The insolvencies have left all domestic users sharingthe outstanding liability in our future bills. With over 20 new supplierseither insolvent already (or on our own watch list), we do not see the storyending immediately. Especially since the Capacity Market (CM) mechanism wasreintroduced, to general surprise, last year, which will mean a fresh trancheof pass-through CM payments payable to Ofgem which some such companies simplywill not have. For if there was no provision for initial RO payments, thenfurther Commodity Market payments may well prove the straw which breaks thecamel’s back in some cases.
Hopefully this will clear up soon and thankfully thisone market experiment was confined to the domestic market only, with no supplydisruption to any household or I&C business. However, the episode will dolittle to encourage investors to the UK I&C gas and electricity markets,where competition has been waning amid perennially weak margins for suppliersto business customers.
As we have explained in earlier updates on wholesaleenergy prices, business users will be seeing significant increases inpass-through costs including network capacity and eco taxes over the next fiveyears, even if the commodity price for the electricity itself looks relativelyfavourable for now.
Last year there was much fanfare around the cost ofrenewables, particularly offshore wind, which was not so much due totechnological breakthroughs but chiefly economies of scale. However, there arelimits and it is important to appreciate that many renewable energy optionsthemselves are ‘resource constrained’ due to the availability of remainingsites, planning issues and practical network constraints.
Whilst there is greater scope for up-scaling offshore,larger turbines also mean less reliable turbines and shorter commercial life,with increased torsion and load on bearings, a higher risk of bladedamage from environmental factors as well as early wave-line corrosion issuesbeing reported as of late.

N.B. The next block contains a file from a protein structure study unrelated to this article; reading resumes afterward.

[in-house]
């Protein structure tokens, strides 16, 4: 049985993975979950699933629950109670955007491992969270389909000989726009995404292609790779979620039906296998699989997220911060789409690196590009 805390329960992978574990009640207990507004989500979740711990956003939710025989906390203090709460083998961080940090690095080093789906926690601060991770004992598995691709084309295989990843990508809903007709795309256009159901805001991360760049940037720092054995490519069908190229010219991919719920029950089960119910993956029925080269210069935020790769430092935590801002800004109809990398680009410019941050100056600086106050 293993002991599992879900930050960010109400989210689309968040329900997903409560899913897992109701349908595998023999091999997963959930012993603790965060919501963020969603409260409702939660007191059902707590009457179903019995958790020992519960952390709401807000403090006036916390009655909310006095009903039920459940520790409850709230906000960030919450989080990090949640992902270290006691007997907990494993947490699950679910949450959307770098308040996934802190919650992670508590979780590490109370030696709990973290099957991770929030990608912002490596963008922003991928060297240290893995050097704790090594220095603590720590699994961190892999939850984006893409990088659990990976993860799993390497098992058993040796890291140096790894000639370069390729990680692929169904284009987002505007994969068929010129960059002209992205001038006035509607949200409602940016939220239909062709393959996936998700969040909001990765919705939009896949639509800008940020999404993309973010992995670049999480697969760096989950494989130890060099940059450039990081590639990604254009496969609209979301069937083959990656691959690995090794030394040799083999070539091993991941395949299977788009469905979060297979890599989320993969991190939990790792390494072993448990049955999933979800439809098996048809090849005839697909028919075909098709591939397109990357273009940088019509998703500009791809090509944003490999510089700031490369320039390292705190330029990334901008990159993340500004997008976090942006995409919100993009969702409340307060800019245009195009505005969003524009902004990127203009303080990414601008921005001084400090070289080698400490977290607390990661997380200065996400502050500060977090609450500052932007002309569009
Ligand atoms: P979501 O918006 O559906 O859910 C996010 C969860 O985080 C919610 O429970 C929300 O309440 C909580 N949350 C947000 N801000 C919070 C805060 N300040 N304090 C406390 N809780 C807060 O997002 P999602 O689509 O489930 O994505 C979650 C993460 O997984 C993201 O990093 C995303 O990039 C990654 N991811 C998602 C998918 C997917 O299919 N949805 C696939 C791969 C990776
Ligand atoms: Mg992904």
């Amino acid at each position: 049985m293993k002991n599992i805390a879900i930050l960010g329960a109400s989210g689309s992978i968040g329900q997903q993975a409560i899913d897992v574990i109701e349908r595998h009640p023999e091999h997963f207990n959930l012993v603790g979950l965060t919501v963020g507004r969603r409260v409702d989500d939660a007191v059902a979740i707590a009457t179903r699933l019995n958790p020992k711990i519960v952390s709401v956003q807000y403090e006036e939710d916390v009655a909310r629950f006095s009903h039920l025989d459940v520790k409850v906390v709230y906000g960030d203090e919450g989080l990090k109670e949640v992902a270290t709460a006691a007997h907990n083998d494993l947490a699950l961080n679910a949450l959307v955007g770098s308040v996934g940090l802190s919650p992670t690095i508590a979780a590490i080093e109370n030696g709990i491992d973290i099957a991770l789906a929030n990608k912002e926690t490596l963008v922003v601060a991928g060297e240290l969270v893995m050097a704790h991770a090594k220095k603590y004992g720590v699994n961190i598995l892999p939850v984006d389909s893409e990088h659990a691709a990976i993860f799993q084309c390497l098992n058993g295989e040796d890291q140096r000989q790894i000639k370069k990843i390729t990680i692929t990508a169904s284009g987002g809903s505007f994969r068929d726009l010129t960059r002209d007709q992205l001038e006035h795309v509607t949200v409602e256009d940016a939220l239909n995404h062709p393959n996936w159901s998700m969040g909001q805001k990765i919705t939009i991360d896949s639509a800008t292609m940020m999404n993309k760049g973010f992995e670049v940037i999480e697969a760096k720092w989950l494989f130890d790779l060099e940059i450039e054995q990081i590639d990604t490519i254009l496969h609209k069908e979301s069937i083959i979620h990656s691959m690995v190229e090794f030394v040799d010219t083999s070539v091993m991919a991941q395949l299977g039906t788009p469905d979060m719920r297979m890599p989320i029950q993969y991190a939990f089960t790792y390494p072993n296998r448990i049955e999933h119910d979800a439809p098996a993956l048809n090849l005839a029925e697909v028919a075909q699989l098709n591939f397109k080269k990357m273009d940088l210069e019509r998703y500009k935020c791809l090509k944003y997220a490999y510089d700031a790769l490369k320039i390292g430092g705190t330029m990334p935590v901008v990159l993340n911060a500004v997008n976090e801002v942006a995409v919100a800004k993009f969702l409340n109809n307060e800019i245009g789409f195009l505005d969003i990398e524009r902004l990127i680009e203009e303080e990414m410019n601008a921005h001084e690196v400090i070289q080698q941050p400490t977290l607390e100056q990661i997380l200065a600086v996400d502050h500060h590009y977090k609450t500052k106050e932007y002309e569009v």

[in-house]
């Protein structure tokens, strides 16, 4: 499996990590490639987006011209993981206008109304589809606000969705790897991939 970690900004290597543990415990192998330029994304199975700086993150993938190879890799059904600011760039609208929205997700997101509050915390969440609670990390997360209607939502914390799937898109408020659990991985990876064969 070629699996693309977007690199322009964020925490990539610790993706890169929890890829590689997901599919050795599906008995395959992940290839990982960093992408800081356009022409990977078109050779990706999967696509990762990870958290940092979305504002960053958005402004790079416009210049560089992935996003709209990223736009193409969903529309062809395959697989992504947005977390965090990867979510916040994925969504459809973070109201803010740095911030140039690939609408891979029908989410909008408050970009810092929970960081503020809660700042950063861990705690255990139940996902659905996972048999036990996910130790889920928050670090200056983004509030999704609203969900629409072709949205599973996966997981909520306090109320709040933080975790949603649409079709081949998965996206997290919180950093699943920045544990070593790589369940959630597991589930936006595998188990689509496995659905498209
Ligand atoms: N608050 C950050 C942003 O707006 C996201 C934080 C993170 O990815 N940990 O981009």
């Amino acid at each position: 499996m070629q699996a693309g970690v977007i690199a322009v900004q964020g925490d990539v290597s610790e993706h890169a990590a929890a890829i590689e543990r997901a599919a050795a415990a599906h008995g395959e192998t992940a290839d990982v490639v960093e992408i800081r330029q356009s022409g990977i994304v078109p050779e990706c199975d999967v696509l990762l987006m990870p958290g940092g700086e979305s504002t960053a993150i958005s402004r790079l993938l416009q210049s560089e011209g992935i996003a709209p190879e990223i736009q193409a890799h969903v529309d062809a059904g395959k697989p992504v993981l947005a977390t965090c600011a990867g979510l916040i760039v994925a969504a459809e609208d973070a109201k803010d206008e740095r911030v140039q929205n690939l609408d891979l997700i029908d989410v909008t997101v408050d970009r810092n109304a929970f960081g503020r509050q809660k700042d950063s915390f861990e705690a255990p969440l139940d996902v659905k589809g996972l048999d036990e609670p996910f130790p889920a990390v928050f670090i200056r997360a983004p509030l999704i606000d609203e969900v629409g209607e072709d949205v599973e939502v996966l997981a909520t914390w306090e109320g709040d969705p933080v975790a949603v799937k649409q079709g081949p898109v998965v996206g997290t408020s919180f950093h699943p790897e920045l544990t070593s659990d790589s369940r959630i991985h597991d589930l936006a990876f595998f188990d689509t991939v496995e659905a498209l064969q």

Renewable energy efforts must certainly be encouraged,although their limits must be recognised. Given that coal generation is out ofthe equation and we will see a sharp net reduction in the nuclear fleet beforelong, reversing the decline in gas-fired generation may be one practical way toaddress the impending shortfall and also provide peak volumes and responsegeneration to actually foster renewable projects. However, last year’s repriseof the Capacity Market could spur the economics of large/peaking andsmall/responsive gas units over the coming years.
In future we could see more embedded gas unitsinterfacing with users’ energy portfolios and storage assets, with larger unitsselling electricity volumes direct to the exchange, private wire or OTCcontracts as well as making use of the Capacity Market mechanism itself. Eitherway, certain I&C customers may see new cost-saving options or commercialopportunities over the next five years as energy regulation evolves. In therising energy price environment, it is worth keeping tabs on regulatory eventsover the year ahead.
About the Author
Dominic Whittome is an economist with 25 years ofcommercial experience in oil & gas exploration, power generation, businessdevelopment and supply & trading. Dominic has served as an analyst,contract negotiator and Head of Trading with four energy majors (Statoil,Mobil, ENI and EDF). As a consultant, Dominic has also advised governmentclients (including the UK Treasury, Met Office and Consumer Focus) and privateentities on a range of energy origination, strategy and trading issues.
Prospect Law is a multi-disciplinary practice withspecialist expertise in the energy and environmental sectors with particular experience in the lowcarbon energy sector. The firm is made up of lawyers, engineers, surveyors andfinance experts.